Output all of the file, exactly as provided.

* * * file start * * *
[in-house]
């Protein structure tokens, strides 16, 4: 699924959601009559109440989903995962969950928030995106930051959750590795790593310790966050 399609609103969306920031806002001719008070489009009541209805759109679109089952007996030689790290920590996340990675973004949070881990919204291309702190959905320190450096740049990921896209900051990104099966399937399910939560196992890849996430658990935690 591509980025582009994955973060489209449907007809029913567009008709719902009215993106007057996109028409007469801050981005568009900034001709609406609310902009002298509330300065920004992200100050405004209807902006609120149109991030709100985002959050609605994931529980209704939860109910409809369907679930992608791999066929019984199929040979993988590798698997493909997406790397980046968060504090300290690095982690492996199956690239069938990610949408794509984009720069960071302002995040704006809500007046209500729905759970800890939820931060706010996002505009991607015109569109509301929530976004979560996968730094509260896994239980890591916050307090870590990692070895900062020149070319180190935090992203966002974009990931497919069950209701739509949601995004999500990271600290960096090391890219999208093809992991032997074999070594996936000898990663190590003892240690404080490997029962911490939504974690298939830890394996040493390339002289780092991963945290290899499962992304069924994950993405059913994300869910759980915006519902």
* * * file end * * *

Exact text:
[in-house]
């Protein structure tokens, strides 16, 4: 699924959601009559109440989903995962969950928030995106930051959750590795790593310790966050 399609609103969306920031806002001719008070489009009541209805759109679109089952007996030689790290920590996340990675973004949070881990919204291309702190959905320190450096740049990921896209900051990104099966399937399910939560196992890849996430658990935690 591509980025582009994955973060489209449907007809029913567009008709719902009215993106007057996109028409007469801050981005568009900034001709609406609310902009002298509330300065920004992200100050405004209807902006609120149109991030709100985002959050609605994931529980209704939860109910409809369907679930992608791999066929019984199929040979993988590798698997493909997406790397980046968060504090300290690095982690492996199956690239069938990610949408794509984009720069960071302002995040704006809500007046209500729905759970800890939820931060706010996002505009991607015109569109509301929530976004979560996968730094509260896994239980890591916050307090870590990692070895900062020149070319180190935090992203966002974009990931497919069950209701739509949601995004999500990271600290960096090391890219999208093809992991032997074999070594996936000898990663190590003892240690404080490997029962911490939504974690298939830890394996040493390339002289780092991963945290290899499962992304069924994950993405059913994300869910759980915006519902």